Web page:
Sunday, 12 August 2007

Regina Restaurant Rips Off Workers

On Saturday, July 28, 2007 the Regina Leader Post ran a story entitled: Post-secondary students entitled to call-out pay. The story reports on a recent decision by Labour Standards Adjudicator, Maureen Dumonceaux upholding claims against Regina restaurant Poverino's Pasta Grill for unpaid wages.

The article focused on the part of the adjudicators decision that states the minimum 3 hour call-out section of the minimum wage provisions of the Saskatchewan Labour Standards Act must apply to post-secondary students. In other words, post-secondardy students, who are workers, must receive at least the equivalent of 3 hours pay at minimum wage each time they are called out (or scheduled and attend/report) to work. Just like all other Saskatchewan workers.

You can read the entire decision by clicking here. There was an additional decision issued at the same time which you can view a copy of by clicking here.

What wasn't focused on in the article is the fact that Poverino's has been ordered to pay, in total, more than $62,000.00 in unpaid wages to some 135 workers who have been cheated out of pay they earned and pay they were entitled to when Poverino's closed it's doors in late 2006.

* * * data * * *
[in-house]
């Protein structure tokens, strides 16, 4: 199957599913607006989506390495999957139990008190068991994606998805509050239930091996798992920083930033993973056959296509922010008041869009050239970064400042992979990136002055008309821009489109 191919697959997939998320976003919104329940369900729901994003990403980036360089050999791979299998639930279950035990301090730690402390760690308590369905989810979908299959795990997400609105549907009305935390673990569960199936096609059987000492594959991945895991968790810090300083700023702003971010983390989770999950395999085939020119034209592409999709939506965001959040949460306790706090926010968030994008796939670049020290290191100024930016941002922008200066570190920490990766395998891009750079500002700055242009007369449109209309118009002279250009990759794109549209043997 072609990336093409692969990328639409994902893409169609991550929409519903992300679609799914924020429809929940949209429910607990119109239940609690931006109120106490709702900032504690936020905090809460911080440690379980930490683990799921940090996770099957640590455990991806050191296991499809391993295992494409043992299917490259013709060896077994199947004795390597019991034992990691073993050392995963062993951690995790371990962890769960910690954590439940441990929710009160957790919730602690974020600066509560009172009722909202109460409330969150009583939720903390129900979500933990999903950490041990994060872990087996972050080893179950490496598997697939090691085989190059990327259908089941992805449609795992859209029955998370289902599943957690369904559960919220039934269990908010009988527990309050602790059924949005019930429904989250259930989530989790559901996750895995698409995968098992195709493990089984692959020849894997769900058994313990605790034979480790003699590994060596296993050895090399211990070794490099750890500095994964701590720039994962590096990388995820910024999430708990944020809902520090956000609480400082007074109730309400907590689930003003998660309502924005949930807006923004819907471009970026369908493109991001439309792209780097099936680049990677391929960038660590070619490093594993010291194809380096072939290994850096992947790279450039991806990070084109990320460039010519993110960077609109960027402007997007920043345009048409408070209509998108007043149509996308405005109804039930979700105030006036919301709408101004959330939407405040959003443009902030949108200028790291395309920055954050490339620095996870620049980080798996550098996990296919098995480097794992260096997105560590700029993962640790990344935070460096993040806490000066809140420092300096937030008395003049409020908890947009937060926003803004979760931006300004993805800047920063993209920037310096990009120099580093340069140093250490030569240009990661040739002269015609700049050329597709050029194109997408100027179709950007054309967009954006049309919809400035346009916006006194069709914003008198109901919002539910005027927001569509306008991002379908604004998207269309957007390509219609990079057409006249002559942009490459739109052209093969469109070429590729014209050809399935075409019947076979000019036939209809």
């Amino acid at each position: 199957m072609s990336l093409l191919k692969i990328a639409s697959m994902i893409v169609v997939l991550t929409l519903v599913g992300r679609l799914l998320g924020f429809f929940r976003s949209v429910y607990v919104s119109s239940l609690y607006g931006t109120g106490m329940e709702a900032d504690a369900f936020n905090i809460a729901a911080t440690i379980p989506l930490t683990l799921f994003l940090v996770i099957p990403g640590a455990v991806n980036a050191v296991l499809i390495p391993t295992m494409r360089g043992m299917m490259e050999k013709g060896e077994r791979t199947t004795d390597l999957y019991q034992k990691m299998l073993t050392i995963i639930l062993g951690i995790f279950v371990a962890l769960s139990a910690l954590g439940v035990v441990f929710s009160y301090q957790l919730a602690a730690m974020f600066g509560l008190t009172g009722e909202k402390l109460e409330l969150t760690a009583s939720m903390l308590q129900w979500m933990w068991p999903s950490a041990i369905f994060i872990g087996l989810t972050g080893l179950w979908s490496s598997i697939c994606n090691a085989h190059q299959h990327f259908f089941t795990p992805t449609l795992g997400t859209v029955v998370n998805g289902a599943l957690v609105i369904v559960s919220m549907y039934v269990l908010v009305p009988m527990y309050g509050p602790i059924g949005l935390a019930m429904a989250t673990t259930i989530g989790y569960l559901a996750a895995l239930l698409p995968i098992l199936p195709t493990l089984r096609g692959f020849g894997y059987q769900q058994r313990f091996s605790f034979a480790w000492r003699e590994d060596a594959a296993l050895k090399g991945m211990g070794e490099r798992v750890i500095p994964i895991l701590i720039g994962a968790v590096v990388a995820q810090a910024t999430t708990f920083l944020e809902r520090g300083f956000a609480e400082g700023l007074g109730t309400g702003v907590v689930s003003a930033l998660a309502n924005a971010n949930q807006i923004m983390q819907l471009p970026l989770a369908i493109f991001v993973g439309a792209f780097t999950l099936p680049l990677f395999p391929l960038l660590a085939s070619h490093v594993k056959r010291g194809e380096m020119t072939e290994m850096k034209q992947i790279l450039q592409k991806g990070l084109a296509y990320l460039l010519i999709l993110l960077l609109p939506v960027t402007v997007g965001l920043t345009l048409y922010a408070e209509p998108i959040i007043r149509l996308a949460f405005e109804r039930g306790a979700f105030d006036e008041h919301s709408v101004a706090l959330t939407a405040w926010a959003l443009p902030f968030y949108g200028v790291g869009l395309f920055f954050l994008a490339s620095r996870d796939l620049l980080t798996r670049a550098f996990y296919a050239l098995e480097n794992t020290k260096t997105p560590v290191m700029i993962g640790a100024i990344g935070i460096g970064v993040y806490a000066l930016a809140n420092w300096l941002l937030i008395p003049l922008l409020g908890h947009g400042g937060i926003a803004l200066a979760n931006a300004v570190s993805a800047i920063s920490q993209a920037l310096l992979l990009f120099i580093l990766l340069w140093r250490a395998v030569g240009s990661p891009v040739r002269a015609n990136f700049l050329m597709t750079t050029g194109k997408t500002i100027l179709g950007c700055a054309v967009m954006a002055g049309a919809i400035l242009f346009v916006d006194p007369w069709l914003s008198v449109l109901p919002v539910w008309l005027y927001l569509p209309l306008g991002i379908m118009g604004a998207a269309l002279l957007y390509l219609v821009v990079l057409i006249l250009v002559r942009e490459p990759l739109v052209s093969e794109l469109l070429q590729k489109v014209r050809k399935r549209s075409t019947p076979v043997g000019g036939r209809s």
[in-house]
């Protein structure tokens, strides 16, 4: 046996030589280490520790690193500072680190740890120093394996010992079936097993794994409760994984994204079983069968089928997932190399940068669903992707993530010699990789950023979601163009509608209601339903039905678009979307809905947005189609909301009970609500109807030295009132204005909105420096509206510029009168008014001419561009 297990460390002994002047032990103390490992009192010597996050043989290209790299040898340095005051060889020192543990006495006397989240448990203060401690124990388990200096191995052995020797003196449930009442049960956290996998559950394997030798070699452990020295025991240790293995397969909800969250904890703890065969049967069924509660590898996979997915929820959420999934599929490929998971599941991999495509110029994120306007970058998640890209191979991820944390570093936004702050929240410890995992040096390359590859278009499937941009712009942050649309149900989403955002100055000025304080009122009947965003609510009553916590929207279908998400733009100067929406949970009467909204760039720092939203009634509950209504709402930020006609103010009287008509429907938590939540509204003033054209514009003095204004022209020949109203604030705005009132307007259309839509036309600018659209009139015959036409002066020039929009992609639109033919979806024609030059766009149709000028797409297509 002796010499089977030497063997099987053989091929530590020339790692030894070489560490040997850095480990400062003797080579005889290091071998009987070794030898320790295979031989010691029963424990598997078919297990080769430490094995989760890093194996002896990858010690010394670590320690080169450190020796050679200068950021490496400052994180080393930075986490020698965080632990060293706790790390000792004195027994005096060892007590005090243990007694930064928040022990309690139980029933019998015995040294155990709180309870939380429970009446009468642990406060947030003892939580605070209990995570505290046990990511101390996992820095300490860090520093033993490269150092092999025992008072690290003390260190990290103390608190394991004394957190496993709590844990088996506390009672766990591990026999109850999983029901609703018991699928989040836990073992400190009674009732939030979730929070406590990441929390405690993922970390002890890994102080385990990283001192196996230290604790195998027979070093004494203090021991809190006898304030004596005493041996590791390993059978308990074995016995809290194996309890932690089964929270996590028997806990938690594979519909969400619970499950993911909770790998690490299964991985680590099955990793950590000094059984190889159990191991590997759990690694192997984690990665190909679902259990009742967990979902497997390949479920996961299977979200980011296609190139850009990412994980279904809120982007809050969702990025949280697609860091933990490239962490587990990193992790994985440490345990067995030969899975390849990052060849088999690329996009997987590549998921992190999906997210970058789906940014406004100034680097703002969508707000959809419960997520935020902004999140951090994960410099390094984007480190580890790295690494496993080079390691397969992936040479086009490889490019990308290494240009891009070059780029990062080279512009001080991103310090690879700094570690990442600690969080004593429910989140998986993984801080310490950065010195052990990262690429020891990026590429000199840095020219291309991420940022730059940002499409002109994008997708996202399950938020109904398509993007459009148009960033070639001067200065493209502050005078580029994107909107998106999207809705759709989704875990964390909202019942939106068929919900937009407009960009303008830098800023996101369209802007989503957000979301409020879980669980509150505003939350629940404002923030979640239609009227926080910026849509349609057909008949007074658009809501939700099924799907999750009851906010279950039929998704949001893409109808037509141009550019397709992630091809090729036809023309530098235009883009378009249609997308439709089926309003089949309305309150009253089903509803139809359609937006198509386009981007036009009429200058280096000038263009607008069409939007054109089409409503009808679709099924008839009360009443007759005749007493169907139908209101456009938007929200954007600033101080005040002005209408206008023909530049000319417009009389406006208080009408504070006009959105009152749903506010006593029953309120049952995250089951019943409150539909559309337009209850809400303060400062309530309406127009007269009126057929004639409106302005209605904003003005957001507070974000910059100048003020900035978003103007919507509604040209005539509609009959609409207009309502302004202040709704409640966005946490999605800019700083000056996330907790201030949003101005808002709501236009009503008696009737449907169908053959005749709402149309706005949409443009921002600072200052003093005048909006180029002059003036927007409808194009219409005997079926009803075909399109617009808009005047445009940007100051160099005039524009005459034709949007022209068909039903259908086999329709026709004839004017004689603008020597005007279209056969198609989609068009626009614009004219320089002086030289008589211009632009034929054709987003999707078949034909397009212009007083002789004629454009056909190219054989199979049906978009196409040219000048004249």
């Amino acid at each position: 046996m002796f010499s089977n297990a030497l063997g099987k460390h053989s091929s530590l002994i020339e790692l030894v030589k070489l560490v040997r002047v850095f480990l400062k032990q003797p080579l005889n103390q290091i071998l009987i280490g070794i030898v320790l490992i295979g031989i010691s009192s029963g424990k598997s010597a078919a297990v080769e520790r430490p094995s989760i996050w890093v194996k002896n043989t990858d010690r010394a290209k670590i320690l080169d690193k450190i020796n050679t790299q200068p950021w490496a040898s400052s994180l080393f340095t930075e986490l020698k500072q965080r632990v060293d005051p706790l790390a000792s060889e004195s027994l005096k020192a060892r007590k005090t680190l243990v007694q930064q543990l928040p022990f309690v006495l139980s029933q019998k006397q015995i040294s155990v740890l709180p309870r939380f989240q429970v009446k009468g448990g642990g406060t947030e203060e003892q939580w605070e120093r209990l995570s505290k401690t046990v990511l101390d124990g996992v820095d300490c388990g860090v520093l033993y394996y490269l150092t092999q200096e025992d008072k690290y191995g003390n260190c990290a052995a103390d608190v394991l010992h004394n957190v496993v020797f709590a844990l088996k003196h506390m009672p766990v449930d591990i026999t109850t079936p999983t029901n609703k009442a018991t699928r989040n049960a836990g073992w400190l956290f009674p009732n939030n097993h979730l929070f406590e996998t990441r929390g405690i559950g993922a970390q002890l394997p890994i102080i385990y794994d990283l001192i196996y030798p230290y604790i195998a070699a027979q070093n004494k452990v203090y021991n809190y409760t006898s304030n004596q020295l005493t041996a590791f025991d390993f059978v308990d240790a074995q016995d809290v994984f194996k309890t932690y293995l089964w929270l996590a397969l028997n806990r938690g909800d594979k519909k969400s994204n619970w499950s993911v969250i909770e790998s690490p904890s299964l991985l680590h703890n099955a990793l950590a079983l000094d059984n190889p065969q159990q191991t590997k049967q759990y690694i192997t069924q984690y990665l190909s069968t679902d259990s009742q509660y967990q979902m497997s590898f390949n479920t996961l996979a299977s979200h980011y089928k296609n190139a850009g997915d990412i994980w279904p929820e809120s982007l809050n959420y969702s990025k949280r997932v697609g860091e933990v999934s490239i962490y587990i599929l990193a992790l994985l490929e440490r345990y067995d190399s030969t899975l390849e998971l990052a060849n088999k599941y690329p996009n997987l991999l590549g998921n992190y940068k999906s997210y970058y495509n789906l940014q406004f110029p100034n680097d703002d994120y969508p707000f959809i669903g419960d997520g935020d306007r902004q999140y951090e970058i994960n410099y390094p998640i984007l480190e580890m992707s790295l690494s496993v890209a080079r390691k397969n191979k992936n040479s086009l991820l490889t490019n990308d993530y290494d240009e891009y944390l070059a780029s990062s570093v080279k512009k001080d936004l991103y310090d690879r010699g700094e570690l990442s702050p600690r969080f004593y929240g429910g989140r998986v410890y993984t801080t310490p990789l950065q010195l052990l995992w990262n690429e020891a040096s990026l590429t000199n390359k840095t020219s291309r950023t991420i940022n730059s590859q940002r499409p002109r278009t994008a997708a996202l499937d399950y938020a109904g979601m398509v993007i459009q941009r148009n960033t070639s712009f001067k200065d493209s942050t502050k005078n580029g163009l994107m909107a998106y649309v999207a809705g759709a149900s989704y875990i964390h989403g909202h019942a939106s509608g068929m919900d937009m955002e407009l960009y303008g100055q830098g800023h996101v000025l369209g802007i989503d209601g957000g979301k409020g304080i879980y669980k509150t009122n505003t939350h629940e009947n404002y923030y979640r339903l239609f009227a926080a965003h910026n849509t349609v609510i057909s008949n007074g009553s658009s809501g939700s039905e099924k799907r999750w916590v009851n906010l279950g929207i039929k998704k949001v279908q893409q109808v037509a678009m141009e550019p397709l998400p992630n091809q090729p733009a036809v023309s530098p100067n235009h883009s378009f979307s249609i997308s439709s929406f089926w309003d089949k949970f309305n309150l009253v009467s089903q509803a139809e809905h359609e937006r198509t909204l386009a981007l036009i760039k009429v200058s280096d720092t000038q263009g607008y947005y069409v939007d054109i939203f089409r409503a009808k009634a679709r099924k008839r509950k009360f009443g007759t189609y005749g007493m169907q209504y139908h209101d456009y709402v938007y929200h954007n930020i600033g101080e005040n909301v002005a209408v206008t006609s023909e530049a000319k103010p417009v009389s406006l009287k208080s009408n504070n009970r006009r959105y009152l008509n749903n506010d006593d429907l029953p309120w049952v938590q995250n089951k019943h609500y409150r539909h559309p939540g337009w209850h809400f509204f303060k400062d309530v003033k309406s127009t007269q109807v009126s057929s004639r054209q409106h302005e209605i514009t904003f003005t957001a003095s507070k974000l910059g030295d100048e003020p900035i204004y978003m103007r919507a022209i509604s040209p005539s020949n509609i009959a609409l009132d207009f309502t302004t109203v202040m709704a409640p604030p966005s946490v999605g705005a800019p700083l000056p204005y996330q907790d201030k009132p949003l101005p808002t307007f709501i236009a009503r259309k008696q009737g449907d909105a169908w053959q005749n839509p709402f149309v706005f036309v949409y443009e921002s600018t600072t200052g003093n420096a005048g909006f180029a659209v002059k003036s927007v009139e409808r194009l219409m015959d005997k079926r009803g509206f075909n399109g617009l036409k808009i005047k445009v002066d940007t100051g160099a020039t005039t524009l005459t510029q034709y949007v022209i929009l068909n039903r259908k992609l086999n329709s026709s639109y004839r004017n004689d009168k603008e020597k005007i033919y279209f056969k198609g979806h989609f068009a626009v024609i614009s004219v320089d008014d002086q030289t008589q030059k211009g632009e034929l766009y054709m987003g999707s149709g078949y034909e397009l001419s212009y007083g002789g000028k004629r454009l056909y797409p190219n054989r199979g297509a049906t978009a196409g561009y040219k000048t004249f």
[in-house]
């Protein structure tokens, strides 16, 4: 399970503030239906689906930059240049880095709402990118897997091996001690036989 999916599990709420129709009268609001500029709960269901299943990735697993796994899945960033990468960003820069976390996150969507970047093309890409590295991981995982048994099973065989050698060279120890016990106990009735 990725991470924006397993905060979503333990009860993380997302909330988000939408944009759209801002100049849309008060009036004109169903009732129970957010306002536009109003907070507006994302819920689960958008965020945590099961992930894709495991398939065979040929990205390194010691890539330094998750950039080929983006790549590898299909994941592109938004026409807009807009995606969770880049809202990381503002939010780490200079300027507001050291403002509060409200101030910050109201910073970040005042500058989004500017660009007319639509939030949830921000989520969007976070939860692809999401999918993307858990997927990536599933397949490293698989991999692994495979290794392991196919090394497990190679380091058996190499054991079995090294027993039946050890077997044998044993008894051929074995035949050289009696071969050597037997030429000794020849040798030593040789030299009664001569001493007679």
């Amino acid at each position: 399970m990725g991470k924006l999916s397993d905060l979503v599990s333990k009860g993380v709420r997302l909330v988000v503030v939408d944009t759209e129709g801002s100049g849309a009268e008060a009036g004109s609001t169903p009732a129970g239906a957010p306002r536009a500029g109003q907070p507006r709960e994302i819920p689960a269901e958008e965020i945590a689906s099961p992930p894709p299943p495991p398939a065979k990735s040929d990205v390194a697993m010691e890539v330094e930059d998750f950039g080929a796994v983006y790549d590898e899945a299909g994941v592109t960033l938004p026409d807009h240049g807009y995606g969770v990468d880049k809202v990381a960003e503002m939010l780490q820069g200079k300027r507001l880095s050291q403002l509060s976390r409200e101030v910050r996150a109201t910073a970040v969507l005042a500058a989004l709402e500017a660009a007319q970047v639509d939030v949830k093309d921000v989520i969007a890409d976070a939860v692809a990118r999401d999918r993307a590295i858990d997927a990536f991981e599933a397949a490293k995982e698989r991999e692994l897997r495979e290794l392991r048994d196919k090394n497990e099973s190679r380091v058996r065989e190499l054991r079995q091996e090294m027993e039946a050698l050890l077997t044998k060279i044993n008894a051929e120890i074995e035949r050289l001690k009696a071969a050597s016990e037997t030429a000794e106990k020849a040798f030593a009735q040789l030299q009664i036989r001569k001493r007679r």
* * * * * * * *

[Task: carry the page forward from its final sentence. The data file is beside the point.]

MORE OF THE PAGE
There have been two wage assessments filed against Poverino's:

1. The first one dated January 4, 2007 (click here to view) and is in the amount of $19,156.33.

2. The second one dated February 16, 2007 (click here to view) which replaces the first one and is in the amount of $62,205.80.

You will notice in the first assessment, that on Schedule "A" Page 3 of 4 - there were two claims which were subsequently withdrawn. One by Kirby Onishenko in the amount of $2,572.12 and the other by Lori Onishenko in the amount of $2,171.71. Curious???

You will see from documents obtained from the Corporate Registry of the Saskatchewan Corporations Branch (view here) that Kirby Onishenko was/is listed as a significant shareholder of numbered company 626385 Saskatchewan Ltd. owning and operating under the trade name of Poverino's Pasta Grill.

A further connection between Numbered Company 626385 and Poverino's Pasta Grill (in Regina) is verified by viewing this cheque issued from Poverinos. You will notice from the cheque that the address of the Regina Poverinos is 2635 E Star Lite St. I wonder whose signature is on the cheque?

It was interesting then to read that a "New" restaurant namely "The Black Pepper Italian Eatery and Piano Bar", reportedly owned by Onishenko, is having problems recruiting workers.

The Thursday, August 8, 2007 edition of the Regina Leader-Post ran a story entitled: Bonuses lure line cooks, reporting that Onishenko is offering bonuses of up to $1,000.00 to lure cooks to his "new" business. For the record - the "new" Black Pepper is operating out of the exact same location as the "old" Poverino's Pasta Grill - i.e - 2635 E Star Lite St., Regina, SK.

Coincidence? You tell me.

Perhaps the main stream media should do a bit more "investigative reporting".